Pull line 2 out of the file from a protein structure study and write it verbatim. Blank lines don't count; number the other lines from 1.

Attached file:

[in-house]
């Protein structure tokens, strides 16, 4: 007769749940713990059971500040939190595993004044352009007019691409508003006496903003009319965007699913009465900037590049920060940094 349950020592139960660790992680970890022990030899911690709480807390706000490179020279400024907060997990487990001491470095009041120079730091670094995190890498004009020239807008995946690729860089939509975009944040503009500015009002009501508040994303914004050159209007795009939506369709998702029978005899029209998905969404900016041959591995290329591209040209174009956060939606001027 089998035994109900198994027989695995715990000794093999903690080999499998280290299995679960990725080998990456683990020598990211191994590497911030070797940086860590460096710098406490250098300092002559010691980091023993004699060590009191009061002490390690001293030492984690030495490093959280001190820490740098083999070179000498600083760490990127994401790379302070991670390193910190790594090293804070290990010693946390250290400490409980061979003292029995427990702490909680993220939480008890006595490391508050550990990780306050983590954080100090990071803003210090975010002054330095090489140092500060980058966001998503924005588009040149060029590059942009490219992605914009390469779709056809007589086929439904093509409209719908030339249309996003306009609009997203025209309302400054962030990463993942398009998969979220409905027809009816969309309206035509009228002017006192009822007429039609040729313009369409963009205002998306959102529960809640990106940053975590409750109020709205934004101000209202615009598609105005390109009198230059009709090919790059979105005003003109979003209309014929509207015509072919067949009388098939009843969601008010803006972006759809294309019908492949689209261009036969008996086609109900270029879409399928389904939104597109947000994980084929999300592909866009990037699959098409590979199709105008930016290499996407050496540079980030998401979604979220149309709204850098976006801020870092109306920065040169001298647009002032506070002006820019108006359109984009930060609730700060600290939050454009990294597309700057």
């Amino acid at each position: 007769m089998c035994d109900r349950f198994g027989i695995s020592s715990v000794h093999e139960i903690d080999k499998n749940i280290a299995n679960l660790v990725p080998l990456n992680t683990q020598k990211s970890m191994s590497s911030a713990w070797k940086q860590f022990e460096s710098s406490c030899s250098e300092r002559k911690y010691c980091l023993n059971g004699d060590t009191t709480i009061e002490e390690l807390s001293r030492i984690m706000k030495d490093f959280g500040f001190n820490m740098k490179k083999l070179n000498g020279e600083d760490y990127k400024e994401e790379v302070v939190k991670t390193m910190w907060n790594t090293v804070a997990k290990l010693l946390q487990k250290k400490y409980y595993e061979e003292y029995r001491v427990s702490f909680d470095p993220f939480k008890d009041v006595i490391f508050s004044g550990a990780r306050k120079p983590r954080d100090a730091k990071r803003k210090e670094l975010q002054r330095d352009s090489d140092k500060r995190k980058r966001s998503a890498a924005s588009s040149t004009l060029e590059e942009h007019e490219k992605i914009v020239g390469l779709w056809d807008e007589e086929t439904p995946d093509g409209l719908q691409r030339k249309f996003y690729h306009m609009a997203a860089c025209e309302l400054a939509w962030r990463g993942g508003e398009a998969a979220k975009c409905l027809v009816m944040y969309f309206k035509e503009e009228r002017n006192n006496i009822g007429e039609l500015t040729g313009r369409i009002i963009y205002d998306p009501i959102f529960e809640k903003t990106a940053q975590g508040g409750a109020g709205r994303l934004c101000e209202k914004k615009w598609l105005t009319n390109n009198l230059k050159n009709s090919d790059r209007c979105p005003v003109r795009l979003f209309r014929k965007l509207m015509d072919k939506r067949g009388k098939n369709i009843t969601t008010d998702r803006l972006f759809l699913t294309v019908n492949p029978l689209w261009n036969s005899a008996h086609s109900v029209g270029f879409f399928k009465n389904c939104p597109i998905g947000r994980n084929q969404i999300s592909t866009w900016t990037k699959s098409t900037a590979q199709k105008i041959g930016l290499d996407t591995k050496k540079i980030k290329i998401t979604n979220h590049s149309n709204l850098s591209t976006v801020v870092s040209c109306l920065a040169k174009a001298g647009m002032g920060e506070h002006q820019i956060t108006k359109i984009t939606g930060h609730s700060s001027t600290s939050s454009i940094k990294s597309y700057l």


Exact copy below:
């Protein structure tokens, strides 16, 4: 007769749940713990059971500040939190595993004044352009007019691409508003006496903003009319965007699913009465900037590049920060940094 349950020592139960660790992680970890022990030899911690709480807390706000490179020279400024907060997990487990001491470095009041120079730091670094995190890498004009020239807008995946690729860089939509975009944040503009500015009002009501508040994303914004050159209007795009939506369709998702029978005899029209998905969404900016041959591995290329591209040209174009956060939606001027 089998035994109900198994027989695995715990000794093999903690080999499998280290299995679960990725080998990456683990020598990211191994590497911030070797940086860590460096710098406490250098300092002559010691980091023993004699060590009191009061002490390690001293030492984690030495490093959280001190820490740098083999070179000498600083760490990127994401790379302070991670390193910190790594090293804070290990010693946390250290400490409980061979003292029995427990702490909680993220939480008890006595490391508050550990990780306050983590954080100090990071803003210090975010002054330095090489140092500060980058966001998503924005588009040149060029590059942009490219992605914009390469779709056809007589086929439904093509409209719908030339249309996003306009609009997203025209309302400054962030990463993942398009998969979220409905027809009816969309309206035509009228002017006192009822007429039609040729313009369409963009205002998306959102529960809640990106940053975590409750109020709205934004101000209202615009598609105005390109009198230059009709090919790059979105005003003109979003209309014929509207015509072919067949009388098939009843969601008010803006972006759809294309019908492949689209261009036969008996086609109900270029879409399928389904939104597109947000994980084929999300592909866009990037699959098409590979199709105008930016290499996407050496540079980030998401979604979220149309709204850098976006801020870092109306920065040169001298647009002032506070002006820019108006359109984009930060609730700060600290939050454009990294597309700057």